BUSINESS
03/15/2013 02:00 pm ET Updated Mar 15, 2013

SAC Capital's Insider Trading Settlement The Largest Of Its Kind

(Reuters) - Hedge fund titan Steven A. Cohen's firm, long the focus of a federal investigation into insider trading, is paying more than $600 million to U.S. securities regulators to settle allegations arising from improper trading in two stocks.

The settlement with the U.S. Securities and Exchange Commission announced Friday is one of the largest ever by a hedge fund and involves allegations of improper trading by two subsidiaries of Cohen's $15 billion SAC Capital Advisors.

SAC Capital affiliate CR Intrinsic agreed to pay more than $600 million to settle allegations that one of its former employees participated in an insider trading scheme involving shares of Elan Corp. and Wyeth Inc, now a part of Pfizer Inc.

In another settlement, SAC Capital subsidiary Sigma Capital agreed to pay $14 million to settle charges the firm engaged in insider trading in shares of Dell and Nvidia Corp.

The settlements come after outside investors in Cohen's fund submitted notices last month to pull $1.68 billion from SAC Capital, largely over concern about the insider trading investigation. Cohen is one of the $2 trillion hedge fund industry's best known and most successful traders.

The fines will be paid by SAC Capital's management company and not outside investors, said a person familiar with SAC Capital.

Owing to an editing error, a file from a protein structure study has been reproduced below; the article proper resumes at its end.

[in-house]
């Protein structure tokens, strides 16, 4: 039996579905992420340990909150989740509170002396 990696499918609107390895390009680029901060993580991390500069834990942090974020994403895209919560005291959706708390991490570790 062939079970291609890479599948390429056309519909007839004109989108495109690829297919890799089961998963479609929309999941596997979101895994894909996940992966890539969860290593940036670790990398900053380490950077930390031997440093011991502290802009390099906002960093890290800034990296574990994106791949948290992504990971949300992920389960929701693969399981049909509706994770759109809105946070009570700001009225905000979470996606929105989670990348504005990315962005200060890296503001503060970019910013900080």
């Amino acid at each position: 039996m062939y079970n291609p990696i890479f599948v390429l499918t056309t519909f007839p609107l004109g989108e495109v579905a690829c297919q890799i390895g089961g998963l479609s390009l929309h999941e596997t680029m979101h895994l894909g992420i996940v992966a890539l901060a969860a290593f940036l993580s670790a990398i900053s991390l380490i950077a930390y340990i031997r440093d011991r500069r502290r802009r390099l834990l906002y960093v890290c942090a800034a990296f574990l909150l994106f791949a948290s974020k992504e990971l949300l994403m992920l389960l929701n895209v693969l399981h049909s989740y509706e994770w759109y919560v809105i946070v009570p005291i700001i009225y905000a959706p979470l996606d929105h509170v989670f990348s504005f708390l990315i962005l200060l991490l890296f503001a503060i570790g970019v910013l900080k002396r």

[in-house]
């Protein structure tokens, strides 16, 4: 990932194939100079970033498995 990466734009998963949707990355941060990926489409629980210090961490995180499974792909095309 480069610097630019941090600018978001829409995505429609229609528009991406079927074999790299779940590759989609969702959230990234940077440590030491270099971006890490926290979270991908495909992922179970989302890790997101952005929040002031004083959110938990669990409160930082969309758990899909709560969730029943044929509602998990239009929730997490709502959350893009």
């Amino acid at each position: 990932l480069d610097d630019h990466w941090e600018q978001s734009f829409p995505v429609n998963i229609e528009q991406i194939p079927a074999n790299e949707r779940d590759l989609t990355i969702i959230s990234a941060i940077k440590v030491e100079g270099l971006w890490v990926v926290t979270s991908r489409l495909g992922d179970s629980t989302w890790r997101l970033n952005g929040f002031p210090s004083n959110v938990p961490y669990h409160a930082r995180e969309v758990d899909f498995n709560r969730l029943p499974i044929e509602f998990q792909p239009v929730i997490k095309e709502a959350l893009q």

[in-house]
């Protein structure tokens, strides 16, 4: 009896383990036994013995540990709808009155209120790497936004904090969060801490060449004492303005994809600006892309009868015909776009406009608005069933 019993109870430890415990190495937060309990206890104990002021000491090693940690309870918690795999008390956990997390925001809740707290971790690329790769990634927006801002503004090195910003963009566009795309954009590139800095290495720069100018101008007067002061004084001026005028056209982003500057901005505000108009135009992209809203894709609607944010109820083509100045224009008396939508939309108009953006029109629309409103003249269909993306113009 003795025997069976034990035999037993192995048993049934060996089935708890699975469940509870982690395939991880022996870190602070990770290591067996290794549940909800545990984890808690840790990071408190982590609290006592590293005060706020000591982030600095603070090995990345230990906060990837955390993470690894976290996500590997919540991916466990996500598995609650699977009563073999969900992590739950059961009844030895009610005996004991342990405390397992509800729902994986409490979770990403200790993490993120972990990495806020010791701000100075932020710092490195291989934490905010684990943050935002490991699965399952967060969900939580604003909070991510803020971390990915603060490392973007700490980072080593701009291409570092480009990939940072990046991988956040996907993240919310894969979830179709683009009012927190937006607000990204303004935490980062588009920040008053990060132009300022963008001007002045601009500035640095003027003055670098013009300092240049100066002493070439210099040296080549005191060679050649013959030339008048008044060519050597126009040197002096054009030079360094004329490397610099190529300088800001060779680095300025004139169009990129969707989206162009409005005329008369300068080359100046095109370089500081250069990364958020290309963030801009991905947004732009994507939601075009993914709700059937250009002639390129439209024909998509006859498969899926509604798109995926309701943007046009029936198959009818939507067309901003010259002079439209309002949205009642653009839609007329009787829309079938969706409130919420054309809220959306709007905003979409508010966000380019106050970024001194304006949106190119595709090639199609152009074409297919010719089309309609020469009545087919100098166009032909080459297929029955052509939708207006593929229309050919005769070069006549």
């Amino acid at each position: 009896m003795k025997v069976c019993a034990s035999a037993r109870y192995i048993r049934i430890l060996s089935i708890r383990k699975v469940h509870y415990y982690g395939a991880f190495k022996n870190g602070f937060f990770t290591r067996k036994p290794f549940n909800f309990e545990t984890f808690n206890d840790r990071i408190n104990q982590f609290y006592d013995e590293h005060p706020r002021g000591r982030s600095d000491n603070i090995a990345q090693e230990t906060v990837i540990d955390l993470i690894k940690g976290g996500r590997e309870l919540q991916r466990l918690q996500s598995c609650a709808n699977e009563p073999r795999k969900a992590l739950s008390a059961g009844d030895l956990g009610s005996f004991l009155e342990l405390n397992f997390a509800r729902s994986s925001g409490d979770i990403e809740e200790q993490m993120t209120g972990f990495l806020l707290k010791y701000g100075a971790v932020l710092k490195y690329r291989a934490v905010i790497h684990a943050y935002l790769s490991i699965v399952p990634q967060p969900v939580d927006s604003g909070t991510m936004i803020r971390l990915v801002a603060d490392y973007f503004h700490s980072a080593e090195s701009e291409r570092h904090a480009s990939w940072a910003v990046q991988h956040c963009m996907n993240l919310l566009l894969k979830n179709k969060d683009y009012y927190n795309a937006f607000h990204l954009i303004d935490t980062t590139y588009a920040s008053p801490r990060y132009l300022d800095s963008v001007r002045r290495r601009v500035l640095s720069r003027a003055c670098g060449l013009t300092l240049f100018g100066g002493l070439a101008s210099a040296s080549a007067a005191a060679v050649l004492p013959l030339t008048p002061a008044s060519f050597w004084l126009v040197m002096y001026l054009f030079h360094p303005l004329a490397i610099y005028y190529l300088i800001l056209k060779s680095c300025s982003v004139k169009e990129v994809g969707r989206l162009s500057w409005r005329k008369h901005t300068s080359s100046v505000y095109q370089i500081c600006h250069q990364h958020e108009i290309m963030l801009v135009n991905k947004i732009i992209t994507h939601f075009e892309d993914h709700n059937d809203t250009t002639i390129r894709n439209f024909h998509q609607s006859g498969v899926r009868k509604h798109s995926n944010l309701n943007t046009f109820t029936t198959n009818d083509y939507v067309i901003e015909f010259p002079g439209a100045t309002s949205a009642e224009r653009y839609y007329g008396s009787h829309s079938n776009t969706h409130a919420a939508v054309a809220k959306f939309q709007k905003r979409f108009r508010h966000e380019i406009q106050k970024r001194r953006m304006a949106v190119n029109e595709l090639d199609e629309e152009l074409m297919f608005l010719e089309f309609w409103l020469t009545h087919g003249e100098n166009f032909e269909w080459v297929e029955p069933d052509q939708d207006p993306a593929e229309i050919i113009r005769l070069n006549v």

In a statement the firm said, "This settlement is a substantial step toward resolving all outstanding regulatory matters and allows the firm to move forward with confidence."

In November, regulators charged CR Intrinsic with insider trading in November when the SEC said one of its portfolio managers, Mathew Martoma, illegally obtained confidential details about a clinical trial for an Alzheimer's drug.

Martoma is facing criminal charges over the incident and has pleaded not guilty.

Neither SAC Capital nor any of it subsidiaries admitted or denied wrongdoing in agreeing to the settlements.

Cohen, one of the industry's most successful traders, has not been charged with any wrongdoing by authorities.

(Reporting by Jonathan Stempel in New York; Editing by Matthew Goldstein, Gerald E. McCormick and Kenneth Barry)

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